Andrew Cuomo stood baying at the moon in Albany Tuesday, and it was only two o’clock in the afternoon.
New York’s leather-lunged governor folded his annual budget message into his State of the State Address, belting it out to the first stable Democratic-controlled Legislature in 30 years — along with the gaggle of opportunity-seekers, advantage-takers and uncategorized hangers-on always found at such events.
Cuomo often confuses high vocal volume with seriousness of purpose — to say nothing of actual statesmanship — and Tuesday was just another ration of more-of-the-same.
That is, a cacophonous fog of progressive platitudes, florid rhetoric and seriously conflicted objectives. Not that it wasn’t well-received.
The applause was loud and sustained. His audience clearly saw many opportunities in the speech — billions in new spending and re-ordered, highly palatable left-wing policy priorities — and seemed well-motivated to take them.
And anybody expecting the pain that always accompanies serious reform surely was disappointed — suggesting that for all his promises of a new day, the sophisticates he was addressing knew better.
Regarding policy, Cuomo:
- Promised carloads of new cash for MTA and other infrastructure renewal, but specifically ruled out the work-rule reforms that would ensure true value for the money. Indeed, he promised to extend those rules to currently exempt reconstruction projects statewide — something he called part of a “progressive labor-union agenda.”
- Said he’ll shower new money on the state’s public schools — never mind that per-pupil spending in New York is the highest in America — while asking nothing in the way of teacher-evaluation reforms or student testing-regimen overhauls.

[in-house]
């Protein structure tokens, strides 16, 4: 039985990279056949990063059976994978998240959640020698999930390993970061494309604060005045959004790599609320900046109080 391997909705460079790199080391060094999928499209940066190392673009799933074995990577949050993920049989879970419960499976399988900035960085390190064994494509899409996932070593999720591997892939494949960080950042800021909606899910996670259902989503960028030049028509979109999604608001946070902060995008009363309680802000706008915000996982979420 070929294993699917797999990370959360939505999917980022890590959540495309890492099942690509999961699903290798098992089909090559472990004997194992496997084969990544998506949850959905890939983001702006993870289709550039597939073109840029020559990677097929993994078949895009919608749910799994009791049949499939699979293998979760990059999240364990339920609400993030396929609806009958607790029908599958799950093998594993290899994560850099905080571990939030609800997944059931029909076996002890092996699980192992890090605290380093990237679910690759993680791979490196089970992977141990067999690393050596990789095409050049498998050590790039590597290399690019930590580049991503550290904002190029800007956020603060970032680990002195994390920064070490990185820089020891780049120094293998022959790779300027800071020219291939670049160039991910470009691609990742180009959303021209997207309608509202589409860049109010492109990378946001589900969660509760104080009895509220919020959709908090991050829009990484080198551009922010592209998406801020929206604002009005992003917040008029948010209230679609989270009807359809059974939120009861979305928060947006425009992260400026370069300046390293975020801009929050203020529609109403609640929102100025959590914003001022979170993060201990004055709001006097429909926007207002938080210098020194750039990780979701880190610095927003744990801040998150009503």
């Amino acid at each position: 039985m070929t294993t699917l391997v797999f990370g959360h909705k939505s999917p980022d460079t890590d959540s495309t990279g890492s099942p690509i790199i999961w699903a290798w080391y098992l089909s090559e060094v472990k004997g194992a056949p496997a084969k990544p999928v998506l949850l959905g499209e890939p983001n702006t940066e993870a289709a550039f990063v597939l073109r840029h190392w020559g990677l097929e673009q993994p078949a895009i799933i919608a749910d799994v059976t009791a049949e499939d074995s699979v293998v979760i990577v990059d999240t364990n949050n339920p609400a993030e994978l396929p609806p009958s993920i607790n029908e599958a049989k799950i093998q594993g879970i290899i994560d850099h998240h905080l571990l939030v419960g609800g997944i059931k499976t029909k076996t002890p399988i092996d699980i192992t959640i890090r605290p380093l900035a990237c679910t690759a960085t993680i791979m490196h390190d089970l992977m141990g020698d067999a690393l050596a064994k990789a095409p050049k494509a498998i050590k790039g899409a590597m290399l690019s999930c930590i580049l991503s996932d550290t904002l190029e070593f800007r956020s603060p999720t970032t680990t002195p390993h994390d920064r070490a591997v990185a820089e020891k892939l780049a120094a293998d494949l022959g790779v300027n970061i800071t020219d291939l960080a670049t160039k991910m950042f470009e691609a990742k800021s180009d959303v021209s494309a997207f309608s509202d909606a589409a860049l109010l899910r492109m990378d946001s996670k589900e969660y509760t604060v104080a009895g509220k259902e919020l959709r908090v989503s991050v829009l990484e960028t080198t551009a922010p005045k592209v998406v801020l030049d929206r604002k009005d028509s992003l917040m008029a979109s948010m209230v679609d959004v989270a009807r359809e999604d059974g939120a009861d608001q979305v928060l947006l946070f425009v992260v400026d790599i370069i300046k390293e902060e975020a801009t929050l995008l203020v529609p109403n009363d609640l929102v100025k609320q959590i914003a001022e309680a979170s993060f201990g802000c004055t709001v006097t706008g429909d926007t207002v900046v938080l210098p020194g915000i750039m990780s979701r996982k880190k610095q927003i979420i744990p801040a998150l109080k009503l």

- Pledged to continue New York’s reign as the nation’s premier per-patient public-health spender — with not a peep about changes that would anger the unions that so vigorously supported him through last fall’s reelection campaign.
All in all, if that’s not big-ticket business-as-usual, there’s no such thing.
As for new policy prescriptions, Cuomo:
- Proposed escalating the state’s efforts to combat opioid abuse without saying a word about more vigorous anti-drug law enforcement efforts, and he actually bragged about closing prisons. He also wants to legalize marijuana on the grounds that many New Yorkers don’t obey current laws anyway. Maybe there’s a case for that, though presumably, the rationale would eventually apply to the state’s opioid-consuming community and its suppliers. (Maybe more on that in next year’s message?)
- Went on at length about New York City-centric issues, including congestion-pricing — perhaps another idea whose time has come — but didn’t offer much in the way of details. Maybe that’s because it’s always been unacceptable to outer-borough lawmakers — and, after all, there is newly found legislative comity to be preserved.
- And touched in passing on a range of hot-button progressive issues — the so-called Dream Act, immigration in general, abortion rights and so-on — predictably offering nothing that deviated from left-wing received wisdom.
It wasn’t until deep into the address that he got around to “ethics reform” and, surprisingly, his nose didn’t grow.
Cuomo termed New York’s ethics turmoil over the past several years “a disappointment” — it surely must have been — but from his words no one would guess that his administration was the star about which the scandals revolved.
Just let it be noted that his own principal adviser (and close family friend) is headed for prison along with other administration honchos; that federal gumshoes are still probing his administration — and that his own campaign fund-raisers have harvested tens of millions from sources that he now wants to shut down.
If there were a hypocrisy hall of fame, he’d be in it.
The late Gov. Mario Cuomo always termed his annual official address the poetry of government, and his budgets its prose. It was a gentle distinction, which he burnished to good, sometimes charming, effect.
Andrew Cuomo, who mixed the messages Tuesday, simply doesn’t have the command of rhetoric to pull that off.
Tuesday he came, he shouted and he persuaded very few. The already convinced loved it. Again, they saw opportunities.
Bob McManus is a contributing editor of City Journal.
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